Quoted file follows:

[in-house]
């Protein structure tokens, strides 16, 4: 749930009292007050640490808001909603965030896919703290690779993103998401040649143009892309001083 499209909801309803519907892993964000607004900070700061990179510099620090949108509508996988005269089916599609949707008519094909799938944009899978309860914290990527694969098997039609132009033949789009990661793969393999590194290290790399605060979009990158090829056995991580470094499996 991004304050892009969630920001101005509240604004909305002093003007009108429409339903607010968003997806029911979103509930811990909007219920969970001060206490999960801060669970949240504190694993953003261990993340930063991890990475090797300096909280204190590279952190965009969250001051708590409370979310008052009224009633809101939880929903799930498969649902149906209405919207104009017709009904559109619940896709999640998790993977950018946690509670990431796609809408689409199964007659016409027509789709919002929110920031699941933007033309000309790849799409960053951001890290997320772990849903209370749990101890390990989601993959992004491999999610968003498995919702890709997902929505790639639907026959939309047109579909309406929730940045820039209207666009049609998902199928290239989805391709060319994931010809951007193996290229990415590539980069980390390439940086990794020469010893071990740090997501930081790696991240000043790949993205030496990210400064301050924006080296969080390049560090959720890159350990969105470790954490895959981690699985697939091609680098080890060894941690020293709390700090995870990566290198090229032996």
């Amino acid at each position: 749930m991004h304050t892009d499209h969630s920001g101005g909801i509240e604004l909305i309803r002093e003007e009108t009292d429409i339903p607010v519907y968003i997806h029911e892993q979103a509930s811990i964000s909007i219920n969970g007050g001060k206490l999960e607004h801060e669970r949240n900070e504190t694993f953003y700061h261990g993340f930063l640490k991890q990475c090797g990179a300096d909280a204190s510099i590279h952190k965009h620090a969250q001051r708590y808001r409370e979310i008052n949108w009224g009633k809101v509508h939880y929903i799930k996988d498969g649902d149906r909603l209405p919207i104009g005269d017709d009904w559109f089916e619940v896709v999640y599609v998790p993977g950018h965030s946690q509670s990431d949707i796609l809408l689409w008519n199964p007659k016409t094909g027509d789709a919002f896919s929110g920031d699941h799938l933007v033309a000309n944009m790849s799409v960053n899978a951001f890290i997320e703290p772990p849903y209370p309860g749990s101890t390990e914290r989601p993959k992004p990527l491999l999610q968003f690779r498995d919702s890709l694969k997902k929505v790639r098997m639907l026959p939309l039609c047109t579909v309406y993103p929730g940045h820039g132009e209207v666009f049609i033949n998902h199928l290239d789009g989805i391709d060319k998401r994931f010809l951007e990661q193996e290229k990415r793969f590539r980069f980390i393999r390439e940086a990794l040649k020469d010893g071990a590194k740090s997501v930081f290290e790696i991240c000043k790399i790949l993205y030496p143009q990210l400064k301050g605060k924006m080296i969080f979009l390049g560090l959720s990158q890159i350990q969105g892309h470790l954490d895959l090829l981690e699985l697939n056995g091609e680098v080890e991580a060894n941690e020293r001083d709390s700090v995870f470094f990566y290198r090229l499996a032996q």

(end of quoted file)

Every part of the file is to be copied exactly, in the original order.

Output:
[in-house]
């Protein structure tokens, strides 16, 4: 749930009292007050640490808001909603965030896919703290690779993103998401040649143009892309001083 499209909801309803519907892993964000607004900070700061990179510099620090949108509508996988005269089916599609949707008519094909799938944009899978309860914290990527694969098997039609132009033949789009990661793969393999590194290290790399605060979009990158090829056995991580470094499996 991004304050892009969630920001101005509240604004909305002093003007009108429409339903607010968003997806029911979103509930811990909007219920969970001060206490999960801060669970949240504190694993953003261990993340930063991890990475090797300096909280204190590279952190965009969250001051708590409370979310008052009224009633809101939880929903799930498969649902149906209405919207104009017709009904559109619940896709999640998790993977950018946690509670990431796609809408689409199964007659016409027509789709919002929110920031699941933007033309000309790849799409960053951001890290997320772990849903209370749990101890390990989601993959992004491999999610968003498995919702890709997902929505790639639907026959939309047109579909309406929730940045820039209207666009049609998902199928290239989805391709060319994931010809951007193996290229990415590539980069980390390439940086990794020469010893071990740090997501930081790696991240000043790949993205030496990210400064301050924006080296969080390049560090959720890159350990969105470790954490895959981690699985697939091609680098080890060894941690020293709390700090995870990566290198090229032996």
């Amino acid at each position: 749930m991004h304050t892009d499209h969630s920001g101005g909801i509240e604004l909305i309803r002093e003007e009108t009292d429409i339903p607010v519907y968003i997806h029911e892993q979103a509930s811990i964000s909007i219920n969970g007050g001060k206490l999960e607004h801060e669970r949240n900070e504190t694993f953003y700061h261990g993340f930063l640490k991890q990475c090797g990179a300096d909280a204190s510099i590279h952190k965009h620090a969250q001051r708590y808001r409370e979310i008052n949108w009224g009633k809101v509508h939880y929903i799930k996988d498969g649902d149906r909603l209405p919207i104009g005269d017709d009904w559109f089916e619940v896709v999640y599609v998790p993977g950018h965030s946690q509670s990431d949707i796609l809408l689409w008519n199964p007659k016409t094909g027509d789709a919002f896919s929110g920031d699941h799938l933007v033309a000309n944009m790849s799409v960053n899978a951001f890290i997320e703290p772990p849903y209370p309860g749990s101890t390990e914290r989601p993959k992004p990527l491999l999610q968003f690779r498995d919702s890709l694969k997902k929505v790639r098997m639907l026959p939309l039609c047109t579909v309406y993103p929730g940045h820039g132009e209207v666009f049609i033949n998902h199928l290239d789009g989805i391709d060319k998401r994931f010809l951007e990661q193996e290229k990415r793969f590539r980069f980390i393999r390439e940086a990794l040649k020469d010893g071990a590194k740090s997501v930081f290290e790696i991240c000043k790399i790949l993205y030496p143009q990210l400064k301050g605060k924006m080296i969080f979009l390049g560090l959720s990158q890159i350990q969105g892309h470790l954490d895959l090829l981690e699985l697939n056995g091609e680098v080890e991580a060894n941690e020293r001083d709390s700090v995870f470094f990566y290198r090229l499996a032996q």